Filed under Motherhood Teenagers
Moms of teenagers—you’re up next. Building on our series from last week, what’s the first great deal for you? First and foremost: have faith.
As women, we are all vulnerable to fear, worry, and anxiety; and few areas tempt us more than mothering teenagers! But faith must dictate our mothering, not fear. Faith, as it says in Hebrews, is the “assurance of things hoped for, the conviction of things not seen” (Heb. 11:1).
Faith toward God is the foundation of effective mothering.
Success as a mother doesn’t begin with hard work or sound principles or consistent discipline (as necessary as these are). It begins with God: His character, His faithfulness, His promises, His sovereignty. And as our understanding of these truths increases, so will our faith for mothering.
The Bible says that without faith it is impossible to please God (Heb 11:6). Fear is sin. And as my husband has often graciously reminded me—God is not sympathetic to my unbelief. Why? Because fear, worry, and unbelief say to God that we don’t really believe He is “merciful and gracious, slow to anger and abounding in steadfast love and faithfulness” (Ps. 86:15). We are calling God a liar.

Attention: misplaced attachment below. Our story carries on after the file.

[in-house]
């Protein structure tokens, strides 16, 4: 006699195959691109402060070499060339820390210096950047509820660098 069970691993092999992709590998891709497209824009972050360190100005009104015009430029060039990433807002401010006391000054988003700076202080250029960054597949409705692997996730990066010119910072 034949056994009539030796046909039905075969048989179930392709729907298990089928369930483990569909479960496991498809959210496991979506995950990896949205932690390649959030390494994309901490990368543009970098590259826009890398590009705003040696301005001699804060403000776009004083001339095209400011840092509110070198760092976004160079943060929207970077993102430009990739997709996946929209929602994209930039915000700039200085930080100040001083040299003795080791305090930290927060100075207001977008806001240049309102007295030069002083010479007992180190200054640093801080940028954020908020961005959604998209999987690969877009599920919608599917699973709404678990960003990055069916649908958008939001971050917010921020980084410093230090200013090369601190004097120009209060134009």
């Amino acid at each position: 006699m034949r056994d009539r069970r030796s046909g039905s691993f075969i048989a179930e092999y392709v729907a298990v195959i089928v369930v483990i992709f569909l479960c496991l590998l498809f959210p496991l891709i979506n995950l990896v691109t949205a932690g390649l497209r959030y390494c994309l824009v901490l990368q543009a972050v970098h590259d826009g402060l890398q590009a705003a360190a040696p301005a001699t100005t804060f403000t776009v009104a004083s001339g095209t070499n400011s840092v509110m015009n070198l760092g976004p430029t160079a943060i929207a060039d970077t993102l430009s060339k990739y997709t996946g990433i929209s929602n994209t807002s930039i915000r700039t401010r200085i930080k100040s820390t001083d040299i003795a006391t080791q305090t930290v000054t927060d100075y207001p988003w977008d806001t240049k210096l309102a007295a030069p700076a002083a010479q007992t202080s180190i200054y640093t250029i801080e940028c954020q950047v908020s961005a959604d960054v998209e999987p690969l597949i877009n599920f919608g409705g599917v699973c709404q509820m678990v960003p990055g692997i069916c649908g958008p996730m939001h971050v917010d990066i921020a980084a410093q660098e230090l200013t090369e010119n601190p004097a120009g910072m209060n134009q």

Even in the most trying situations with our teenagers, we have much more incentive to trust than to fear, much more cause for peace and joy than despair. That’s because, as Christians, we have the hope of the gospel.
The gospel should provide us with tremendous heart-strengthening, soul-encouraging hope: Jesus Christ is “mighty to save” (Isa. 63:1). This should kindle zeal to share the truth of the gospel with our teenagers.
The gospel is the good news of a saving God who is “a very present help in trouble” (Ps. 46:1). So repent from worry and put your trust in the glorious gospel.
My husband has a Charles Spurgeon quotation as his screen-saver, which we would do well to have running across the screen of our minds: “As for His failing you, never dream of it—hate the thought. The God who has been sufficient until now, should be trusted to the end.”
So let our mothering forecast be one of victory and not defeat. We have the hope of the gospel in our souls.